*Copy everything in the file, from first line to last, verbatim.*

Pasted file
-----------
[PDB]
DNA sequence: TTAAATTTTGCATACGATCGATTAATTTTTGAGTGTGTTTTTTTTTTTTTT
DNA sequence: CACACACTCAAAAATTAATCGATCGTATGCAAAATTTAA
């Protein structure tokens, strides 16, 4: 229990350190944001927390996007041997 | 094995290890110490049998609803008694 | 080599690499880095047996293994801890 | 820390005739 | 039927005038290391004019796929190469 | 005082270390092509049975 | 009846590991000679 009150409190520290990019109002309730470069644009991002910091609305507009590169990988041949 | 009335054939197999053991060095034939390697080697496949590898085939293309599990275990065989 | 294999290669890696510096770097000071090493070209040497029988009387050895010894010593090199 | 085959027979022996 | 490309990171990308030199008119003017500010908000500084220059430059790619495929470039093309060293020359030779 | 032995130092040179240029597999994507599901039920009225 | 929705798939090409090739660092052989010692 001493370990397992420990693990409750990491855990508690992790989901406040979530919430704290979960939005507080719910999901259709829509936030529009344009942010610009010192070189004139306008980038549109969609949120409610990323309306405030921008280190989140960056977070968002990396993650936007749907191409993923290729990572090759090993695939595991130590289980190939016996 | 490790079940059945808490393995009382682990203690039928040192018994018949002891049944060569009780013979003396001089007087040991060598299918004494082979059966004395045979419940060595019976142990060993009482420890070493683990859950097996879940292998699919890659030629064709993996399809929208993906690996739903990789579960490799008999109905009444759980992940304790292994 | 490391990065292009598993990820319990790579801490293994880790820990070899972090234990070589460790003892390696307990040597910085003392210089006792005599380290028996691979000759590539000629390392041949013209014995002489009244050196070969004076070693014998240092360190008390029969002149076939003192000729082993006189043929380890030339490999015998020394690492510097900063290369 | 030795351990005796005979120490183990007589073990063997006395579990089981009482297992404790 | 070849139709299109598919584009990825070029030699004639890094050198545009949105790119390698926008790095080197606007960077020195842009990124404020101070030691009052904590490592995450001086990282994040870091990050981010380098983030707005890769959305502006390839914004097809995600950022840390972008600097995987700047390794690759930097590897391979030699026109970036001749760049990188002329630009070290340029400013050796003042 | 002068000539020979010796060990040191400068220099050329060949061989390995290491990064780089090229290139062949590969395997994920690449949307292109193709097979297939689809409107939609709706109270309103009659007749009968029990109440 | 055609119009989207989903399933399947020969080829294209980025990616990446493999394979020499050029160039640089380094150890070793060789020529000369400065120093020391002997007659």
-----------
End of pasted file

[PDB]
DNA sequence: TTAAATTTTGCATACGATCGATTAATTTTTGAGTGTGTTTTTTTTTTTTTT
DNA sequence: CACACACTCAAAAATTAATCGATCGTATGCAAAATTTAA
């Protein structure tokens, strides 16, 4: 229990350190944001927390996007041997 | 094995290890110490049998609803008694 | 080599690499880095047996293994801890 | 820390005739 | 039927005038290391004019796929190469 | 005082270390092509049975 | 009846590991000679 009150409190520290990019109002309730470069644009991002910091609305507009590169990988041949 | 009335054939197999053991060095034939390697080697496949590898085939293309599990275990065989 | 294999290669890696510096770097000071090493070209040497029988009387050895010894010593090199 | 085959027979022996 | 490309990171990308030199008119003017500010908000500084220059430059790619495929470039093309060293020359030779 | 032995130092040179240029597999994507599901039920009225 | 929705798939090409090739660092052989010692 001493370990397992420990693990409750990491855990508690992790989901406040979530919430704290979960939005507080719910999901259709829509936030529009344009942010610009010192070189004139306008980038549109969609949120409610990323309306405030921008280190989140960056977070968002990396993650936007749907191409993923290729990572090759090993695939595991130590289980190939016996 | 490790079940059945808490393995009382682990203690039928040192018994018949002891049944060569009780013979003396001089007087040991060598299918004494082979059966004395045979419940060595019976142990060993009482420890070493683990859950097996879940292998699919890659030629064709993996399809929208993906690996739903990789579960490799008999109905009444759980992940304790292994 | 490391990065292009598993990820319990790579801490293994880790820990070899972090234990070589460790003892390696307990040597910085003392210089006792005599380290028996691979000759590539000629390392041949013209014995002489009244050196070969004076070693014998240092360190008390029969002149076939003192000729082993006189043929380890030339490999015998020394690492510097900063290369 | 030795351990005796005979120490183990007589073990063997006395579990089981009482297992404790 | 070849139709299109598919584009990825070029030699004639890094050198545009949105790119390698926008790095080197606007960077020195842009990124404020101070030691009052904590490592995450001086990282994040870091990050981010380098983030707005890769959305502006390839914004097809995600950022840390972008600097995987700047390794690759930097590897391979030699026109970036001749760049990188002329630009070290340029400013050796003042 | 002068000539020979010796060990040191400068220099050329060949061989390995290491990064780089090229290139062949590969395997994920690449949307292109193709097979297939689809409107939609709706109270309103009659007749009968029990109440 | 055609119009989207989903399933399947020969080829294209980025990616990446493999394979020499050029160039640089380094150890070793060789020529000369400065120093020391002997007659």